DURHAM, N.C.--Hawaiian crooner Don Ho's "tiny bubbles" is meant to tug at the heart strings. Now, researchers at Duke University Medical Center have created tiny bubbles of their own to help them understand how the heart is hurting. They hope the red-blood-cell-sized microbubbles filled with a special type of helium gas will eventually allow doctors to make more detailed measurements of blood flow in human organs, such as the heart.
The study, published in the Sept. 1 issue of the Proceedings of the National Academy of Sciences, shows it is feasible to suspend helium gas in the microbubbles, inject it into the blood vessels of a mouse, and take detailed magnetic resonance images (MRI) of the vessels. The research was supported by the National Institutes of Health, the National Center for Research Resources, the National Science Foundation, and the Whitaker Foundation.
The researchers are using "hyperpolarized" helium gas as a contrast agent to create high-resolution MRI images. They use lasers to "excite" or hyperpolarize the helium's nucleus. The hyperpolarized gas is inert to humans and animals, yet it yields a strong MRI signal.
"We see this as an opportunity to get structure and function information about blood flow and vessel health in a single MRI scan," said G. Allan Johnson, director of Duke's Center for In Vivo Microscopy and principal investigator of the study. "The microbubbles provide a unique sensitive signal source, with no background signal, which allows us to see blood vessels in great detail."
Johnson said the technique combines the strengths of several imaging technologies in one method. Like angiography or conventional MRI, it could be valuable in vascular imaging, and like positron emission tomography (PET) imaging, it could be used in perfusion studies, which measure how much blood is reaching tissue within an organ. Such studies are important in assessing, for example, whether arteries partially blocked by cholesterol plaques are dangerously reducing blood flow to the heart or other organs.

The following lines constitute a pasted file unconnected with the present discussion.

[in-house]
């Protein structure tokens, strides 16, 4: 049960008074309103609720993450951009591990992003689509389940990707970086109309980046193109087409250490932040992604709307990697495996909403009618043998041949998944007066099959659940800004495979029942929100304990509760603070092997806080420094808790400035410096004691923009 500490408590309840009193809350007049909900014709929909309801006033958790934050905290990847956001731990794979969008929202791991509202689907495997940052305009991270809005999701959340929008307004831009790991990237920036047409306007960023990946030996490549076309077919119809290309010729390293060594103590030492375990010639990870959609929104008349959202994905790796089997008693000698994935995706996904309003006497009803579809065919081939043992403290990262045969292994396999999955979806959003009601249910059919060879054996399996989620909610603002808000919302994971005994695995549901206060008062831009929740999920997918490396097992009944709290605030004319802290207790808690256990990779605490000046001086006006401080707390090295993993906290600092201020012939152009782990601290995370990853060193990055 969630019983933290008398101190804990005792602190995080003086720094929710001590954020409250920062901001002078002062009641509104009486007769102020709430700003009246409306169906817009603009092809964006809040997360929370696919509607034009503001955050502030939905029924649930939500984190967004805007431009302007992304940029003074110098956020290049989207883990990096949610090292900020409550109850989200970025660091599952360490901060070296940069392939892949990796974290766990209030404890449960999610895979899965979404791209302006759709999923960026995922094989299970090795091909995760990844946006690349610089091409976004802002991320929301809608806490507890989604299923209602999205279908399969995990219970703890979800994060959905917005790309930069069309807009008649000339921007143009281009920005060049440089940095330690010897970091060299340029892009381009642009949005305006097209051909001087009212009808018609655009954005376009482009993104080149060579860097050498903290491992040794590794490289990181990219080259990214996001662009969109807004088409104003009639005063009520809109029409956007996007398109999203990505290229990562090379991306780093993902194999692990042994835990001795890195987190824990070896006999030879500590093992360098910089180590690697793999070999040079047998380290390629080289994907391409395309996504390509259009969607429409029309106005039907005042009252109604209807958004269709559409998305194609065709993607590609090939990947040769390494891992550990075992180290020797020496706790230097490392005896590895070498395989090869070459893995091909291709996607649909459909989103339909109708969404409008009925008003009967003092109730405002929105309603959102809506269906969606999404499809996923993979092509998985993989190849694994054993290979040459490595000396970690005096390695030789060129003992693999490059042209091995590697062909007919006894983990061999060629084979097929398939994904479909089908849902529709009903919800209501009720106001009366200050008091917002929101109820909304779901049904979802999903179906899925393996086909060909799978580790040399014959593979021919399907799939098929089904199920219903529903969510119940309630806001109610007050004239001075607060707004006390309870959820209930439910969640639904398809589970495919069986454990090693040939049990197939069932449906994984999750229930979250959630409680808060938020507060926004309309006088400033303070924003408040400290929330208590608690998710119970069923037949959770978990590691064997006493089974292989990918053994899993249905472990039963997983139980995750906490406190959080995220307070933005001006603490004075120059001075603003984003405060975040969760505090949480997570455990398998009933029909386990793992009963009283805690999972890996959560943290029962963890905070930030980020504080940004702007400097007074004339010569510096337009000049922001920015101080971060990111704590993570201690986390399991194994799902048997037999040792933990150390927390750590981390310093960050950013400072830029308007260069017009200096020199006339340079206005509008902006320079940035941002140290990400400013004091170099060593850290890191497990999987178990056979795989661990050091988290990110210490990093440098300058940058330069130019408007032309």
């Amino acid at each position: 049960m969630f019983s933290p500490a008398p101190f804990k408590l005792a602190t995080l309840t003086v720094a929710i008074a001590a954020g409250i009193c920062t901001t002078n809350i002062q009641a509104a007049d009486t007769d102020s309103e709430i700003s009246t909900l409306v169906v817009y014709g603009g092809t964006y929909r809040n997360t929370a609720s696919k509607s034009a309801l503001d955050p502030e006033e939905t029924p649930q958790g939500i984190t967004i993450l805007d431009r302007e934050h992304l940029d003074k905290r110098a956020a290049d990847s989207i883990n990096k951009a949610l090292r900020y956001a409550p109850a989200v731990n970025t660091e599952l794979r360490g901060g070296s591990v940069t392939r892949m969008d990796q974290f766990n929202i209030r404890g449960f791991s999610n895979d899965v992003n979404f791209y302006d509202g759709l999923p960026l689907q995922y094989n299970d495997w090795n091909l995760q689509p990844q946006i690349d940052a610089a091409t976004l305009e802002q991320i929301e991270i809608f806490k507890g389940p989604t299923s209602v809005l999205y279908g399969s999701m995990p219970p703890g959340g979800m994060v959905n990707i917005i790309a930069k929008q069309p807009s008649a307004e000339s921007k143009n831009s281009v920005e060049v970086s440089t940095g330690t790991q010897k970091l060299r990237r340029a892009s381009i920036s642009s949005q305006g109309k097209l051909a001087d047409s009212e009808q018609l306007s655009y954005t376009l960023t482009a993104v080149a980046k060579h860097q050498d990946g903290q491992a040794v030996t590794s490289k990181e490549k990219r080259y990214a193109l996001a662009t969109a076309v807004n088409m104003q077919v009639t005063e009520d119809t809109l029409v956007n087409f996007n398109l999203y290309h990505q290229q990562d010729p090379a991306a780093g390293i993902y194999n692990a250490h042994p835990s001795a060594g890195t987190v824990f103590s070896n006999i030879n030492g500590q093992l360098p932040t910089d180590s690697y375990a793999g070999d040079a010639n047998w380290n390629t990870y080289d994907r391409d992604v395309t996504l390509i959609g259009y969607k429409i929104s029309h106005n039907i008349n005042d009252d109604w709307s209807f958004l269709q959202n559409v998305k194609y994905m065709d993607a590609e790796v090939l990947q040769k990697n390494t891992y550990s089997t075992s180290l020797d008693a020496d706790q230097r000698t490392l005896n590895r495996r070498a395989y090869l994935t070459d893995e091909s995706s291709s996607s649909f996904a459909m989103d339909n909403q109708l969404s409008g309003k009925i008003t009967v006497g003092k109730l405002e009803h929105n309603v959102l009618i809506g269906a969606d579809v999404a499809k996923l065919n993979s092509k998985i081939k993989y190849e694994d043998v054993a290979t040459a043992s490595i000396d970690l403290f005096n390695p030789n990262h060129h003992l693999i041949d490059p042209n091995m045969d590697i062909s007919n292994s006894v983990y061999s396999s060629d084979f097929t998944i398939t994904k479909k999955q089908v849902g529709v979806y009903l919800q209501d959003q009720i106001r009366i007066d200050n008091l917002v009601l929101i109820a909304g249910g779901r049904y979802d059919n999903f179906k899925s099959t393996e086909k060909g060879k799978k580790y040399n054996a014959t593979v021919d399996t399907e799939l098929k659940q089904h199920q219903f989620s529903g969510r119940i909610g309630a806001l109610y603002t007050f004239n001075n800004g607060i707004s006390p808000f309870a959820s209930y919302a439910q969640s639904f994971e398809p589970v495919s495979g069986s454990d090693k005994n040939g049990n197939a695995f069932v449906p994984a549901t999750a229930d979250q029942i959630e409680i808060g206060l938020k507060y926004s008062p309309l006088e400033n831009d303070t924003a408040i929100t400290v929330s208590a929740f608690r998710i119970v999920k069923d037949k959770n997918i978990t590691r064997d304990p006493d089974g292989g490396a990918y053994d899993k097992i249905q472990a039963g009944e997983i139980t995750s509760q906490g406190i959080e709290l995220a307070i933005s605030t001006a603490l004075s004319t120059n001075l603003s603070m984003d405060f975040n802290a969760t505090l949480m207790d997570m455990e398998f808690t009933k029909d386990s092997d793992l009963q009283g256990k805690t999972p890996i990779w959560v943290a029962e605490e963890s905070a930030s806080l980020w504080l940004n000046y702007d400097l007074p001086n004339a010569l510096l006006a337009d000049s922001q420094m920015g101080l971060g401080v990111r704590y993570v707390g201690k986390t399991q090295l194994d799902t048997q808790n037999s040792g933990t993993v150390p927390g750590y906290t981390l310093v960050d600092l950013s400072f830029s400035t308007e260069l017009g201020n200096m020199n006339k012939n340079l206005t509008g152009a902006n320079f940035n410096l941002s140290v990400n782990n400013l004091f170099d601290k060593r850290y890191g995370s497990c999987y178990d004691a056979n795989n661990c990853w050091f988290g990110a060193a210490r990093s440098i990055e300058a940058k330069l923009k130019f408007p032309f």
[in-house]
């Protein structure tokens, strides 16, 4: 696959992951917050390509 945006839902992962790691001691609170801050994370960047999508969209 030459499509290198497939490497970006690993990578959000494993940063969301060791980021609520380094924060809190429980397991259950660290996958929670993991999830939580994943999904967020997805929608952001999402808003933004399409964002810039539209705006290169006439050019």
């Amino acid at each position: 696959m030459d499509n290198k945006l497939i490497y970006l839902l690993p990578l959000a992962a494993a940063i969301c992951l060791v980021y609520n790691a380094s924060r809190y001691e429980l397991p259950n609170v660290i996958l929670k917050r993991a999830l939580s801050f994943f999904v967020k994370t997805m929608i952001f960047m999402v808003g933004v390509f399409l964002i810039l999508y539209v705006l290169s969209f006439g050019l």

Right now, doctors measure blood flow to the heart, brain or other organs using PET, which uses radioactive tracers to measure flow. Such studies are useful, but offer fairly low resolution, as well as some exposure to radioactivity. In addition, the tracer stays in the bloodstream for minutes to hours and recirculates throughout the body every minute, reducing the accuracy of measurements. By contrast, the microbubble signal is "tapped" when the MRI magnet measures it, and is destroyed. It does not recirculate, Johnson said.
Also, typical MRI scanners measure protons in water, which is found almost everywhere in the body, meaning measurements have significant background signals. Helium is not normally found in the body, so the MRI picks up only signal, with no background.
"This research could open up a new clinical resource -- one in which vascular, perfusion and anatomical imaging can be done all in one place, in a single non-invasive study," Johnson said
In 1995, a group of researchers in Duke's Center for In Vivo Microscopy generated the first clear image of a human lung using inhaled hyperpolarized helium gas. That technique is now being tested in human clinical trials.
To extend that work, biomedical engineering graduate student Mark Chawla, Johnson, and a team of physicists and physiologists wanted to explore the use of hyperpolarized helium gas imaging in other areas of the body. Unfortunately, the gas doesn't dissolve well in blood, making it difficult to introduce into the blood stream.
To solve the problem, Chawla adapted a technique sometimes used by ultrasound radiologists. He created tiny microbubbles of helium in a solution of commercially available ultrasound contrast fluid. When he injected these microbubbles into anesthetized mice and took MRI images of the animals, he was able to create detailed images of the animals' arteries and veins.
"We believe these microbubbles, since they are about the size of a red blood cell, will be an accurate indicator of actual blood flow, whereas current liquid contrast agents can leak out of tiny blood vessels," Chawla said.
The microbubbles are different from larger air bubbles, which can cause embolisms, or blockages, of arteries. The microbubbles are very small -- from 2 to 30 microns. The red blood cell is about 5 to 8 microns. The microbubbles circulate along with blood cells throughout the bloodstream, ending up in the lung, where the helium is exhaled and the microbubbles dissipate.
While the scientists say their research is promising, they caution that more research is needed to make the technique applicable to human studies. They must show, for example, that the microbubbles won't coalesce into larger bubbles that could cause embolisms. This is unlikely, said Chawla, because ultrasound microbubbles have not done so, but safety studies will be done to rule out that possibility.